Buddhism is a religion and dharma. It encompasses a variety of traditions, beliefs and spiritual practices mostly based on teachings attributed to Gautama Buddha, commonly known as the Buddha (“the awakened one”). According to tradition, the Buddha lived and taught in the northern part of the Indian subcontinent. It was sometime between the 6th and 4th centuries BCE in ancient Magadha kingdom. He is recognized by Buddhists as an awakened, divine, or enlightened teacher. The Buddha shared his insights to help sentient beings end their suffering through the elimination of ignorance and craving. Buddhists believe that this is accomplished through the direct understanding and perception of dependent origination and the Four Noble Truths.
Branches of Buddhism
Two major extant branches of Buddhism are generally recognized by scholars: Theravada (Pali: “The School of the Elders”) and Mahayana (Sanskrit: “The Great Vehicle”). In Theravada Buddhism, the ultimate goal is the attainment of the sublime state of Nirvana. It is achieved by practising the Noble Eightfold Path (also known as the Middle Way), thus escaping what is seen as a cycle of suffering and rebirth. Theravada has a widespread following in Sri Lanka and Southeast Asia.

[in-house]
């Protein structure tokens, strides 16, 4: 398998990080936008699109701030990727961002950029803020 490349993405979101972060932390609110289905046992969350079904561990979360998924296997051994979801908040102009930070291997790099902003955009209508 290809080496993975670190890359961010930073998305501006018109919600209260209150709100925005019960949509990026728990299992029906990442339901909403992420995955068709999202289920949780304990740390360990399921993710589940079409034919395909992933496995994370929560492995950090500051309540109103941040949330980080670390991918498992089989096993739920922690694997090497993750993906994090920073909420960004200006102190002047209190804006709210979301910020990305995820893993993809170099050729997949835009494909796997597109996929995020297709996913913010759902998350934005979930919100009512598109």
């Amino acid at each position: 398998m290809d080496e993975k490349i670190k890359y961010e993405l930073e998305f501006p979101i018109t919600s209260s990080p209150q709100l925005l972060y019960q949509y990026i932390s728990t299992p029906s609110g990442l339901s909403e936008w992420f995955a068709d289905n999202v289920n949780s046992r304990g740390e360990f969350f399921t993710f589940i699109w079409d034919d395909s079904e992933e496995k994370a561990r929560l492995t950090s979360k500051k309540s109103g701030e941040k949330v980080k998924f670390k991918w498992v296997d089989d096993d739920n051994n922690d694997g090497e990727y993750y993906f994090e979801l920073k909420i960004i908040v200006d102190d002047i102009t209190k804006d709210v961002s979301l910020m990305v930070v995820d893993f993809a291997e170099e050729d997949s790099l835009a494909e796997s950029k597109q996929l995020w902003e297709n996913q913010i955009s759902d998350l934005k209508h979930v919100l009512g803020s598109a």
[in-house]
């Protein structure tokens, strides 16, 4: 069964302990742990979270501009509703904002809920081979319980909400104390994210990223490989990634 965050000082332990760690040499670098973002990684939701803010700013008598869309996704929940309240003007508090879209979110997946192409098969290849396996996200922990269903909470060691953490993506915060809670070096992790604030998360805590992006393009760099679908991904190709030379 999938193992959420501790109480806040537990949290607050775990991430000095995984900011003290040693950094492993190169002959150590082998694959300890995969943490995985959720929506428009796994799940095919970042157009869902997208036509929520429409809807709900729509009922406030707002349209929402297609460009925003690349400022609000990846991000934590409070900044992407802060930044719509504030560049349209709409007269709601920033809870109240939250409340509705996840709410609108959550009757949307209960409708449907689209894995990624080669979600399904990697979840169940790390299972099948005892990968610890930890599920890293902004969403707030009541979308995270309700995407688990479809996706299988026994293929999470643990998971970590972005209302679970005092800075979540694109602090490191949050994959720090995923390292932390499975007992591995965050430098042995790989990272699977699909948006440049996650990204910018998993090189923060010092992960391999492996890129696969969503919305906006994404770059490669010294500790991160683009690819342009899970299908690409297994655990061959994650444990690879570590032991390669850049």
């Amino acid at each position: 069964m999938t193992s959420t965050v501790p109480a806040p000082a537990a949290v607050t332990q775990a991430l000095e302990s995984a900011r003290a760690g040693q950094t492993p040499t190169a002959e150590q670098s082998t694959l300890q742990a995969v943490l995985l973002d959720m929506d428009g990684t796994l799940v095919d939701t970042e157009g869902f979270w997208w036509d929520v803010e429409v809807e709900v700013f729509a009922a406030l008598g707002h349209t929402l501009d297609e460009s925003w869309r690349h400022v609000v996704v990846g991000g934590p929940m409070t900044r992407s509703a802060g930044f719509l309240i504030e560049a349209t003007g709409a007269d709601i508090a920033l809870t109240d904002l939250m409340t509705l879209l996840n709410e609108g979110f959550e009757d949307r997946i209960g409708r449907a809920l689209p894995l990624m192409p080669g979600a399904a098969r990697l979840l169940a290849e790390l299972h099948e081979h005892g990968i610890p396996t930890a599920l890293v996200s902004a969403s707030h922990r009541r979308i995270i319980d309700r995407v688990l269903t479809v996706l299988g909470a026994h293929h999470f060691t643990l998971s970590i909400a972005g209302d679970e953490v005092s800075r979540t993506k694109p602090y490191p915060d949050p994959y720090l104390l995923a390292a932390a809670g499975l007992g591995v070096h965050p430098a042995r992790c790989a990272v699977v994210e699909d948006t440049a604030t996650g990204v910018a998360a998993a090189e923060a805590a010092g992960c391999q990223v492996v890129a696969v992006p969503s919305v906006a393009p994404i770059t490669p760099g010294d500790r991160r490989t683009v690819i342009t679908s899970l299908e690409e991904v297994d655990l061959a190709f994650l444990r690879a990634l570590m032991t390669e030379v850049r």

Mahayana Buddhism is found throughout East Asia. It includes the traditions of Pure Land, Zen, Nichiren Buddhism, Shingon, and Tiantai (Tendai). Rather than Nirvana, Mahayana instead aspires to Buddhahood via the bodhisattva path. It is a state in which one remains in the cycle of rebirth to help other beings reach awakening. Vajrayana, a body of teachings attributed to Indian siddhas, may be viewed as a third branch or merely a part of Mahayana. Tibetan Buddhism preserves the Vajrayana teachings of eighth century India. It is practised in regions surrounding the Himalayas, Mongolia and Kalmykia. Tibetan Buddhism aspires to Buddhahood or rainbow body.
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